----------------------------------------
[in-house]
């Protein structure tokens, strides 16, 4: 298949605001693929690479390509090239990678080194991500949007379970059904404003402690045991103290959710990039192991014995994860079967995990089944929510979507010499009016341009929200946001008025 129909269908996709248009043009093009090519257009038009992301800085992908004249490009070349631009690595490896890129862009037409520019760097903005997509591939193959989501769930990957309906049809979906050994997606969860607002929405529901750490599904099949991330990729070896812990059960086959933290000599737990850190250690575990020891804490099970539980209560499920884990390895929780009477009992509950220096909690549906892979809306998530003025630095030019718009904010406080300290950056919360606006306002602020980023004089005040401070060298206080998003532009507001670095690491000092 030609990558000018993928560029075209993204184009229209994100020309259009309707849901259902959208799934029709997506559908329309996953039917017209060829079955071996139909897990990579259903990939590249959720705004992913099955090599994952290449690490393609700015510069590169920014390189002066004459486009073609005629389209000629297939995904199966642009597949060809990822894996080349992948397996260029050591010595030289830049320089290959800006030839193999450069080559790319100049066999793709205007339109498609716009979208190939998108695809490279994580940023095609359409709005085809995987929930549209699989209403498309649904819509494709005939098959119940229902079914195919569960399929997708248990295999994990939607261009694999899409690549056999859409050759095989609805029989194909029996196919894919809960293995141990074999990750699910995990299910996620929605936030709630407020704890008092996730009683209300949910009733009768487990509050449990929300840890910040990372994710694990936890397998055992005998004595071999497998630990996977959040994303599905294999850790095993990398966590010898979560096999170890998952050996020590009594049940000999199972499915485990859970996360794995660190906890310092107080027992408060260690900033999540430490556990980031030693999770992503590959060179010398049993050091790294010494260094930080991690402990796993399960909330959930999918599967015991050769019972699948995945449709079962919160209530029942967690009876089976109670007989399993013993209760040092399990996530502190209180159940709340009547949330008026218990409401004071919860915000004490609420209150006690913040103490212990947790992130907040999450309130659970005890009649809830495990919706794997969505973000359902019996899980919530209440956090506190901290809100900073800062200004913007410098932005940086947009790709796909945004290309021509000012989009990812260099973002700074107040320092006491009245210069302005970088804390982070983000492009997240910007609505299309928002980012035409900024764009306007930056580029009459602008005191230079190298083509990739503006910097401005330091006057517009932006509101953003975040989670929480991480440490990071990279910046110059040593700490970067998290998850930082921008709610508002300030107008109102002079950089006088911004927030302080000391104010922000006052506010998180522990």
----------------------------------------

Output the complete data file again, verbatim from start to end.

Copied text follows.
[in-house]
């Protein structure tokens, strides 16, 4: 298949605001693929690479390509090239990678080194991500949007379970059904404003402690045991103290959710990039192991014995994860079967995990089944929510979507010499009016341009929200946001008025 129909269908996709248009043009093009090519257009038009992301800085992908004249490009070349631009690595490896890129862009037409520019760097903005997509591939193959989501769930990957309906049809979906050994997606969860607002929405529901750490599904099949991330990729070896812990059960086959933290000599737990850190250690575990020891804490099970539980209560499920884990390895929780009477009992509950220096909690549906892979809306998530003025630095030019718009904010406080300290950056919360606006306002602020980023004089005040401070060298206080998003532009507001670095690491000092 030609990558000018993928560029075209993204184009229209994100020309259009309707849901259902959208799934029709997506559908329309996953039917017209060829079955071996139909897990990579259903990939590249959720705004992913099955090599994952290449690490393609700015510069590169920014390189002066004459486009073609005629389209000629297939995904199966642009597949060809990822894996080349992948397996260029050591010595030289830049320089290959800006030839193999450069080559790319100049066999793709205007339109498609716009979208190939998108695809490279994580940023095609359409709005085809995987929930549209699989209403498309649904819509494709005939098959119940229902079914195919569960399929997708248990295999994990939607261009694999899409690549056999859409050759095989609805029989194909029996196919894919809960293995141990074999990750699910995990299910996620929605936030709630407020704890008092996730009683209300949910009733009768487990509050449990929300840890910040990372994710694990936890397998055992005998004595071999497998630990996977959040994303599905294999850790095993990398966590010898979560096999170890998952050996020590009594049940000999199972499915485990859970996360794995660190906890310092107080027992408060260690900033999540430490556990980031030693999770992503590959060179010398049993050091790294010494260094930080991690402990796993399960909330959930999918599967015991050769019972699948995945449709079962919160209530029942967690009876089976109670007989399993013993209760040092399990996530502190209180159940709340009547949330008026218990409401004071919860915000004490609420209150006690913040103490212990947790992130907040999450309130659970005890009649809830495990919706794997969505973000359902019996899980919530209440956090506190901290809100900073800062200004913007410098932005940086947009790709796909945004290309021509000012989009990812260099973002700074107040320092006491009245210069302005970088804390982070983000492009997240910007609505299309928002980012035409900024764009306007930056580029009459602008005191230079190298083509990739503006910097401005330091006057517009932006509101953003975040989670929480991480440490990071990279910046110059040593700490970067998290998850930082921008709610508002300030107008109102002079950089006088911004927030302080000391104010922000006052506010998180522990």